Facebook: Nick Clegg says ‘no evidence’ of Russian interference in Brexit vote
Facebook’s vice president Nick Clegg claims there isn’t a single indication of Russia being involved in Brexit vote
Facebook vice president Nick Clegg rejects the opinion that Russia influenced Brexit through the #1 social network and talks more on controversies surrounding the platform and its affiliate solutions.
Sir Nick Clegg – Britain’s deputy Prime Minister of the recent past and a Facebook’s vice president of the now claims that the analyzed data showed no signs of any external interference.
In his turn, Sir Nick believes that ‘euroscepticism’ goes deeper than we realize, which isn’t a case Damian Collins – a member of the House of Commons Culture, Media and Sport Select Committee – chooses to believe. According to Mr. Damian, there, indeed, was spotted a share of Russian interference, which was indicated by communications agency studies.
Sir Nick has been a Facebook employee since 2018 and, according to his big interview for BBC Radio 4, he was focusing on promoting stricter regulations concerning people’s data stored in Facebook and all the issues that come along (such as personal data use and privacy, hate speech indications, etc.).
He states that MPs need to take up heavier measures in these concerns as well as in terms of issues like junk or fake news, NSFW content, and private data usage principles.
In defense of Facebook not being able to handle everything by itself, Sir Nick says that big tech service providers cannot and shouldn’t do that without the external help, especially when it comes to social media.
According to his statements, any regulations in this aspect should be the responsibility of democratic politicians and representatives.
Facebook, however, should still play a role in the affair, serving as more of an advocate company.
Apart from the Damian Collins’ response, other reactions started appearing, such as the tweet by Tom Watson – Deputy Labour leader who doesn’t see these statements as adequate and proper.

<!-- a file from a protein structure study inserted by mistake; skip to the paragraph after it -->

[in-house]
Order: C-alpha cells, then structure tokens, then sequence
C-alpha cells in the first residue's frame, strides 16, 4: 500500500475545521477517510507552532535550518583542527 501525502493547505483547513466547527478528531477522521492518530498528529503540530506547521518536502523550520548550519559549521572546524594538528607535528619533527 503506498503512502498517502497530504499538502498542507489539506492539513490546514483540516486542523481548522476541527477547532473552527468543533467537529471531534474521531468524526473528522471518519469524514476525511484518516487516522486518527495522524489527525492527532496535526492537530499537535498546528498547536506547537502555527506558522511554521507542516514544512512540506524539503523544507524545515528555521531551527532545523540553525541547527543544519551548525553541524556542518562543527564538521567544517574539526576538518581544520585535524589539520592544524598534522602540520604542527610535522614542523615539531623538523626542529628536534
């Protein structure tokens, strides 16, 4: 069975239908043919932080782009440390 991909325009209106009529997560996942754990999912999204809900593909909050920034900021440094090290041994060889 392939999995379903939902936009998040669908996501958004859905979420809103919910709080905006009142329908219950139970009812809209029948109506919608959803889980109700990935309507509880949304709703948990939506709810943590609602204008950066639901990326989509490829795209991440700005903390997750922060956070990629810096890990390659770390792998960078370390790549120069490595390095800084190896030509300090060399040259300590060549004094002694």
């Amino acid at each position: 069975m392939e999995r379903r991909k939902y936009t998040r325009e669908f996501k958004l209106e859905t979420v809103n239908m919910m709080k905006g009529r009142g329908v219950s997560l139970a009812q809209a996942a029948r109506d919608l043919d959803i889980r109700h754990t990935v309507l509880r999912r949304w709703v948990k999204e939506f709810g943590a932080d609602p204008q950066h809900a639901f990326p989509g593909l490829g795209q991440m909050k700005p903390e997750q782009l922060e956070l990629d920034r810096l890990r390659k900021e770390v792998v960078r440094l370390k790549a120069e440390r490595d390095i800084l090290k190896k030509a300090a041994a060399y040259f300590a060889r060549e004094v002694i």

During the BBC interview, Sir Nick said that it isn’t true that the British people’s tendency to vote Leave during the 2016 EU referendum was affected by Cambridge Analytica.
In his own words, again – “…I’m afraid the roots to British Euroscepticism go very, very deep,”.
What posed a more felt impact in that matter, he believes, are the ‘efforts’ of traditional media that came to form over the years and was distinct in influencing global attitudes upon numerous occasions in the past.
Christchurch shooting example
Bringing up the example of the sad and notorious recent shooting in Christchurch, Sir Nick mentioned that Facebook is getting much more efficient at monitoring and removing harmful, NSFW content – the awful video was taken down in a “matter of minutes”.
The scandal surrounding the attack, which happened in March, claimed 51 victims and was streamed online via Facebook, was blown up in the first place because all the reposts that were happening at that time.
All in all, 1.5 copies of the video were removed by Facebook in 24 hours after the tragedy took place, 1.3 million of which had been eliminated before there even appeared any reports. As to the livestream, as many as ‘200 people saw the video as it was being livestreamed’.
NSFW – what to do with it?
Another tragic incident related to the topic that was discussed is the 2017 suicidal case of Molly Russell – a 14-year-old girl that had been making depression-driven posts on her Instagram page prior to the tragedy.
Owned by Facebook, Instagram has been through a scandal surrounding the self-harm material being posted on the platform.
According to Sir Nick, numerous mental health expert bodies were involved in the analysis and investigation of the happening, the majority of which stated that young people must be allowed to express anguish they experience and shouldn’t be restricted in the use of all-around available social media.
The job here must be done by the social media providers and the government, Sir Nick says, adding that “We take down all forms of graphic content” while some potentially NSFW images getting a special filter that can be disabled at user’s will.
On a big scale of things, Sir Nick marked the gradual shift of the social media sector from the ‘prophesized’ digital utopia towards the sweeping technophobia.
In that aspect, he commented open-mindedly – ‘”Technology is not good or bad, technology down the ages is used by good and bad people for good and bad ends.”.
We can see the overall approach to things from the side of Facebook change, as more emphasis is being put on regulations as opposed to the past tendencies of Mark Zuckerberg to reject the opinion of UK politicians concerning junk news and NSFW content.
These shifts and decisions are only reasonable if we recall past experiences of Facebook to self-regulate. This is a rather global task when we are talking about the social media platform serving over 2 billion users worldwide.
Regulations on the level of jurisdictions can help a lot here and share some responsibility with Facebook for the actions of residents, making it all easier for Facebook.